Eileen wants to try In-N-Out before she flies home. She gets a burger, I drop her off at LAX and head downtown.

A few nights before I picked up a hand-drawn map called "Guide to An Other LA" at the Echo Park Film Center. The map gives information about the sort of places you don't expect to find here – housing and food cooperatives, community gardens, anarchist and hacker spaces. I was most intrigued by the listing for "Bamboo Charlie," a squatter artist the map placed somewhere near where Olympic crosses the river. I park at the old Sears warehouse and walk under the bridge.

The river is a wide grey canyon spanned by concrete arch bridges. Train tracks run alongside the river, and all the walls and warehouses are covered in graffiti. The graffiti here is much more varied and interesting than the graffiti I've seen in the South and Midwest. I wander down the tracks looking for Bamboo Charlie. This is the first place that has felt "off the beaten path" since I've been in the city.

I meet a squatter under the next bridge, but he tells me I've missed Charlie's place. It turns out that I walked right by it after getting out of my car – the compound is hidden behind a wall of bamboo plants in the dead space between a warehouse and a parking lot. Charlie is used to visitors and shows me around his squat. The place feels like a cave, bamboo curving overhead and stepped pathways carved into the hard dirt. There are found objects, mostly toys, placed along the path, and at several points Charlie has created small shrines.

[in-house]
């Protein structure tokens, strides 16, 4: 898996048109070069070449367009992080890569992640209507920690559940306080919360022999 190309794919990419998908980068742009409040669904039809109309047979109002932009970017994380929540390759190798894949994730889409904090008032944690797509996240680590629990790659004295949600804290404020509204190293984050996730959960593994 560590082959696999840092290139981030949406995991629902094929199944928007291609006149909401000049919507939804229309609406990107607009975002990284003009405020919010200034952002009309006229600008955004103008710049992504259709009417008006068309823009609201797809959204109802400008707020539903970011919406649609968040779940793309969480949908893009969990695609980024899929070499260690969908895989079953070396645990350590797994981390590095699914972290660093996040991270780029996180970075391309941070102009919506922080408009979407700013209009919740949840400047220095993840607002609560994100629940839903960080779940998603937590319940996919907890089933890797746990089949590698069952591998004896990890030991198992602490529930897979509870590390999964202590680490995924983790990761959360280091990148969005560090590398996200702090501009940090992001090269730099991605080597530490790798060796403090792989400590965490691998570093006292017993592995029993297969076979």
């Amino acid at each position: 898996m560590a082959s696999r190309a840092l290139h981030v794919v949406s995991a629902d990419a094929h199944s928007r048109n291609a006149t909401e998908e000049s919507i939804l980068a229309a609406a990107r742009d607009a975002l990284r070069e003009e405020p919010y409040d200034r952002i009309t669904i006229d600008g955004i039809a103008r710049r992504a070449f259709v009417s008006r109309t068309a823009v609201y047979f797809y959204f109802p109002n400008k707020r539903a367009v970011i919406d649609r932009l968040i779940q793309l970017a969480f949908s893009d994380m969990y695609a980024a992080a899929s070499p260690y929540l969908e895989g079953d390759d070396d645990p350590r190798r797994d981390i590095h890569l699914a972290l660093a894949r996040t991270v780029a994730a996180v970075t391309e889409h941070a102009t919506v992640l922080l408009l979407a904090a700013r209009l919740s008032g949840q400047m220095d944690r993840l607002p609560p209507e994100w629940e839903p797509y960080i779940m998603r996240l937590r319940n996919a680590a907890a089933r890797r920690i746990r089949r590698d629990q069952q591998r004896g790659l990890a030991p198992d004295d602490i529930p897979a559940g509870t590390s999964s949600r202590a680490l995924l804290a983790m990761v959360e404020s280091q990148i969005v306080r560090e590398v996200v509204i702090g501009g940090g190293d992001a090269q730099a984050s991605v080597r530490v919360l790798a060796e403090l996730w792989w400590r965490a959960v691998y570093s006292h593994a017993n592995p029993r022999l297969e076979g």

Three young men are also hanging out at the compound. They work nearby, and come to Charlie's to have lunch.

The warehouse owners don't mind Charlie living on their property. The building's wall is covered in graffiti art – really good graffiti art. Charlie tells me that local street artists come and paint for him, and we walk down the winding path past one extravagant tag after another. Some of the tags are signed "to Bamboo Charlie."